ImaGene: a convolutional neural network to quantify natural selection from genomic data

Torada, Luis
Lorenzon, Lucrezia
Beddis, Alice
Isildak, Ulas
Pattini, Linda
Mathieson, Sara
Fumagalli, Matteo
Background: The genetic bases of many complex phenotypes are still largely unknown, mostly due to the polygenic nature of the traits and the small effect of each associated mutation. An alternative approach to classic association studies to determining such genetic bases is an evolutionary framework. As sites targeted by natural selection are likely to harbor important functionalities for the carrier, the identification of selection signatures in the genome has the potential to unveil the genetic mechanisms underpinning human phenotypes. Popular methods of detecting such signals rely on compressing genomic information into summary statistics, resulting in the loss of information. Furthermore, few methods are able to quantify the strength of selection. Here we explored the use of deep learning in evolutionary biology and implemented a program, called ImaGene, to apply convolutional neural networks on population genomic data for the detection and quantification of natural selection.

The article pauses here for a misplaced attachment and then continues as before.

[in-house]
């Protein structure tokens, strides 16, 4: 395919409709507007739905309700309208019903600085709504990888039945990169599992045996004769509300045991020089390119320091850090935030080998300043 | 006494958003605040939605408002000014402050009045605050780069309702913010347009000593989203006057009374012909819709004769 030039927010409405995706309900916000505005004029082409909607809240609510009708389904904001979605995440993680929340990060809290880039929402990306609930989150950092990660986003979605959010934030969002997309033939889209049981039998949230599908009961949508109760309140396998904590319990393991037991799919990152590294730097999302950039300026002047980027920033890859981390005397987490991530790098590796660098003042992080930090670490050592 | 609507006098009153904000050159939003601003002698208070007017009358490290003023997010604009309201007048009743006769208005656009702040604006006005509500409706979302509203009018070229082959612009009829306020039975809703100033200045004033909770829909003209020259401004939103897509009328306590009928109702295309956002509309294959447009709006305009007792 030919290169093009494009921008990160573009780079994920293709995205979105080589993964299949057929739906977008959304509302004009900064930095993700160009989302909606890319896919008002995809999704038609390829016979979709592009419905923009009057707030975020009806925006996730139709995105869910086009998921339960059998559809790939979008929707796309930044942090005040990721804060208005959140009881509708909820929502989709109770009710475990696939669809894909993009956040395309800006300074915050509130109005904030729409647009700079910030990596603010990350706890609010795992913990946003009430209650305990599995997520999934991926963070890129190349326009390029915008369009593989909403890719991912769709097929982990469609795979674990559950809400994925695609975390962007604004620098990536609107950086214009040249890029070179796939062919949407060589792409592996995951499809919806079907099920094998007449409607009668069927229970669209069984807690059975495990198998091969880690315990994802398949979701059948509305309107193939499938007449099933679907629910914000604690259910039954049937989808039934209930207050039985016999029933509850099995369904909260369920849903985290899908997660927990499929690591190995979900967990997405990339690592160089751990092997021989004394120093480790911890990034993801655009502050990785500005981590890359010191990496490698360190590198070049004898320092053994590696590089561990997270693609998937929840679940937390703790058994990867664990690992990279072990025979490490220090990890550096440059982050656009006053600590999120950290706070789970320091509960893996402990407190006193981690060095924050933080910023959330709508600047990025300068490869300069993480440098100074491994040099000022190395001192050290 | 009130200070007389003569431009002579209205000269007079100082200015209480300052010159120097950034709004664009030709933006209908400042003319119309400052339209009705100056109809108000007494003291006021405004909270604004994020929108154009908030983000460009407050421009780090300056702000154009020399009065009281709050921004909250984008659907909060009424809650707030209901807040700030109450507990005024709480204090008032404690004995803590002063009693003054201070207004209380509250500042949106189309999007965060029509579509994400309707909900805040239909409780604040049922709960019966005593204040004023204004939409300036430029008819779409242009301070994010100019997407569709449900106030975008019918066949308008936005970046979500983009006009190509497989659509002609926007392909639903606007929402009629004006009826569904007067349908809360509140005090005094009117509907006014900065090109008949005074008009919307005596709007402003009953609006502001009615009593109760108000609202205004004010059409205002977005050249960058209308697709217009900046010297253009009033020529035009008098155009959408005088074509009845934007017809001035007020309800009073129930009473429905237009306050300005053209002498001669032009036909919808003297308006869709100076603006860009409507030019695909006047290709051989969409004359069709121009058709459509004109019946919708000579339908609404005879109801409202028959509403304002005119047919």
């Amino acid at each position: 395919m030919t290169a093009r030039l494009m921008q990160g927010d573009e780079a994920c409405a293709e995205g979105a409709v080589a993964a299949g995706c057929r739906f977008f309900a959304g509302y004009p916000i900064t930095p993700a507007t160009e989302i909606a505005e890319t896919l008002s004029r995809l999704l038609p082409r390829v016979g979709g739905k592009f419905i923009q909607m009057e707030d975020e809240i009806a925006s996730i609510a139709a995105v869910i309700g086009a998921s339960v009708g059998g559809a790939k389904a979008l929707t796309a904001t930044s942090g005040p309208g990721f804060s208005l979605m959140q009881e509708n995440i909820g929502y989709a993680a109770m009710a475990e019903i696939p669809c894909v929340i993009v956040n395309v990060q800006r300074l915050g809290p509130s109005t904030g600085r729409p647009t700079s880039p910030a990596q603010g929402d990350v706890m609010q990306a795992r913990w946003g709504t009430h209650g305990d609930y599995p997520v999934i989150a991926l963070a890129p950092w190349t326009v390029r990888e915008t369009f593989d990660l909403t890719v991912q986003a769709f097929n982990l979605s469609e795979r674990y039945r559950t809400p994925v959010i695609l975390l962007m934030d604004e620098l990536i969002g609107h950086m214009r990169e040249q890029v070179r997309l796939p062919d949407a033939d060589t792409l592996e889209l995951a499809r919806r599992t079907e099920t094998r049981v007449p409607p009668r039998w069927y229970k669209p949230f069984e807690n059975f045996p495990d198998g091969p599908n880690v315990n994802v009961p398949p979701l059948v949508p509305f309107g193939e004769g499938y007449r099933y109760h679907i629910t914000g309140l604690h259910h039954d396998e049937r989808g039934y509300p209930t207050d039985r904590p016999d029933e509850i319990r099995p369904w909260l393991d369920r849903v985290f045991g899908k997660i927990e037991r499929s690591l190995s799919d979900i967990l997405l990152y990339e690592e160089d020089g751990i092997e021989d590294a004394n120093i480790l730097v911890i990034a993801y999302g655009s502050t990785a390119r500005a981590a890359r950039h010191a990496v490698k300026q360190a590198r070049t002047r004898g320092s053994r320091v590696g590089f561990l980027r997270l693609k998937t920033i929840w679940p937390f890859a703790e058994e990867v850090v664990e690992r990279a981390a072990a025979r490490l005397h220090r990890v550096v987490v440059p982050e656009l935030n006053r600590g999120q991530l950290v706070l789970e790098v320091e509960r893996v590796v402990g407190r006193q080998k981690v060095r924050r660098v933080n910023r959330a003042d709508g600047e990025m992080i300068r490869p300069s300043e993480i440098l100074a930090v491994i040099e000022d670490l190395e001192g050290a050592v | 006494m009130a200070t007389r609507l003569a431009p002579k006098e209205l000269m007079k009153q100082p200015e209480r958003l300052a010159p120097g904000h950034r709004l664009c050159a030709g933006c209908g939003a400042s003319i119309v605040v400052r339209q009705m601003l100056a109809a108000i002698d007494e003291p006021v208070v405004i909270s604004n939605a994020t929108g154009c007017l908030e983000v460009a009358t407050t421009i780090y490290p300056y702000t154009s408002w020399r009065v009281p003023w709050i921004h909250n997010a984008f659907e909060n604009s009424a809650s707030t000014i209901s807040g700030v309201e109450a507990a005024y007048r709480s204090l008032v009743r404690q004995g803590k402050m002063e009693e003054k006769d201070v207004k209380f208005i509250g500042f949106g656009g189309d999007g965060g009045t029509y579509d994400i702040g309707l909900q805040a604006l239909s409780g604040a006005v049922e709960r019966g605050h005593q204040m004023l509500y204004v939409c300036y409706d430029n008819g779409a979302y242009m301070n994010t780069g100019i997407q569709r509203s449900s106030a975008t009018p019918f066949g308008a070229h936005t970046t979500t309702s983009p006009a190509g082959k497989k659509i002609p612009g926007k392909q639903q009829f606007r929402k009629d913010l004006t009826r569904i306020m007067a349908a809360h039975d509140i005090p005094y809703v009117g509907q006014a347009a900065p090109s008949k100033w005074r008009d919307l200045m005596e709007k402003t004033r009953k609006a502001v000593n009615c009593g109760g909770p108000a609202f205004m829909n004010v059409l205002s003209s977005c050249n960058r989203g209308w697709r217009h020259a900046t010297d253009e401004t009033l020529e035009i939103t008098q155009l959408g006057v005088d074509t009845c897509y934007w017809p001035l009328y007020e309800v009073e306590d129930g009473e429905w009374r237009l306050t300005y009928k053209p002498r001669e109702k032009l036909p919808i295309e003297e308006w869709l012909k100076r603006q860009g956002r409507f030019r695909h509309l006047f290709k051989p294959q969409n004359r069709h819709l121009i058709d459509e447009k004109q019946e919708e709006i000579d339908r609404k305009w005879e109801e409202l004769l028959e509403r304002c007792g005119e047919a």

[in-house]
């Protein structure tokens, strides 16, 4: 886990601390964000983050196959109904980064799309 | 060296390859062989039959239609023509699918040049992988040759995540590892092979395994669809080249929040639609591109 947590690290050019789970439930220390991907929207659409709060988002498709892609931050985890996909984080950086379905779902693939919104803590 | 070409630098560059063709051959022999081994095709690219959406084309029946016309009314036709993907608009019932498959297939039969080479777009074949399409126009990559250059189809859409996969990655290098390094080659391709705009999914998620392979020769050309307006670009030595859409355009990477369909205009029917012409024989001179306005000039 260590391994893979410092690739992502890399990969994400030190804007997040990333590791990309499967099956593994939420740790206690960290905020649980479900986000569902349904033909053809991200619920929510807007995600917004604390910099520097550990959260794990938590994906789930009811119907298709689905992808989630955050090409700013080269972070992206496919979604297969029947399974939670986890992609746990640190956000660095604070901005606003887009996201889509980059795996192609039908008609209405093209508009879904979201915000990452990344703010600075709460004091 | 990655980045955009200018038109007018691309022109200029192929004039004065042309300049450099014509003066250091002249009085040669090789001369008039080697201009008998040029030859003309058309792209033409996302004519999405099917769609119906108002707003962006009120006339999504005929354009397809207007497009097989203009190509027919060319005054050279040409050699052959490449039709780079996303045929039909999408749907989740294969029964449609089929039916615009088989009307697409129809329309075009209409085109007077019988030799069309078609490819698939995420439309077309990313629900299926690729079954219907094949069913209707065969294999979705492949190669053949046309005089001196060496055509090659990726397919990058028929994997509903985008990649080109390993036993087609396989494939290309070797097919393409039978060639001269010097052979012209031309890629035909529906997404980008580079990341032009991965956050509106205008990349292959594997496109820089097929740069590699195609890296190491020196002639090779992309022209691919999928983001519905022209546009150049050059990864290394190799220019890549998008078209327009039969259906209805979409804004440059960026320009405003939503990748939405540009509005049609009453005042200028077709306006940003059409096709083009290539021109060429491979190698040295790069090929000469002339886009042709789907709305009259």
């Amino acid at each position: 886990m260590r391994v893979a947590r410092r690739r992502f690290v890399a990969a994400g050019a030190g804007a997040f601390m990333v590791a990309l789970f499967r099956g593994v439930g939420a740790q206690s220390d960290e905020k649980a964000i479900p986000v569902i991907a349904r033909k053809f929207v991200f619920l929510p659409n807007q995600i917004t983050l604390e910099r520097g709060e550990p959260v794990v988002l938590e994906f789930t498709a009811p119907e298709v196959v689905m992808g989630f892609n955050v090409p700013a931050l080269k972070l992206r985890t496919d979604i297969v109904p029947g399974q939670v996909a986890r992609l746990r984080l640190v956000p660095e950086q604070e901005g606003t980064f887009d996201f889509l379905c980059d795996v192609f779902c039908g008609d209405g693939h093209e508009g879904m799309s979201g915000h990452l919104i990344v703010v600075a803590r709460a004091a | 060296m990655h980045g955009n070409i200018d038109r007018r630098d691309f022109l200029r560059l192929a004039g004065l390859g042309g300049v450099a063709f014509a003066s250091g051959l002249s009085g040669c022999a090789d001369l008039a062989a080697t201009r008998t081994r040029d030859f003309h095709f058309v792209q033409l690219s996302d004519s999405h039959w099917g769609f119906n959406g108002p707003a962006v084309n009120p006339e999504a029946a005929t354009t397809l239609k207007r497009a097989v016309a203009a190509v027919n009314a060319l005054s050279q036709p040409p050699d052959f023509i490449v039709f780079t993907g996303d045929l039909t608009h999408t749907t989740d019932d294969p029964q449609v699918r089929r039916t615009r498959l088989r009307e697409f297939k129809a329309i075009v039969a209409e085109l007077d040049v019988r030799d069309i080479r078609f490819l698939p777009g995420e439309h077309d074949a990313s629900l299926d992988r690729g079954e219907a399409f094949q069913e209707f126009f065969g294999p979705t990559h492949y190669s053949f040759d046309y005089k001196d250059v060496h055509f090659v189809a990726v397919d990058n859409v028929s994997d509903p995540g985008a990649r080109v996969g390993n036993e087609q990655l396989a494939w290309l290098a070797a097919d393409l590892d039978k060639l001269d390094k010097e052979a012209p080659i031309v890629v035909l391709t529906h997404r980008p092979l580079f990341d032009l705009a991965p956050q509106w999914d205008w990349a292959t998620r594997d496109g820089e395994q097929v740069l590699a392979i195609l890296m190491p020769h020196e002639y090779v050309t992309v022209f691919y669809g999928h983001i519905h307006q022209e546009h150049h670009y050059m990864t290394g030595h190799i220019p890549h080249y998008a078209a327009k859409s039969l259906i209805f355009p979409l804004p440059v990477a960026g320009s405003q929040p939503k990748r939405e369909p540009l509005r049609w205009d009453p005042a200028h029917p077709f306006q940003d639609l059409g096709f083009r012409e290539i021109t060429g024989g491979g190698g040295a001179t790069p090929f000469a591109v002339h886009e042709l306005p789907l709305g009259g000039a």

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Citation Formats
L. Torada et al., “ImaGene: a convolutional neural network to quantify natural selection from genomic data,” BMC BIOINFORMATICS, pp. 0–0, 2019, Accessed: 00, 2020. [Online]. Available: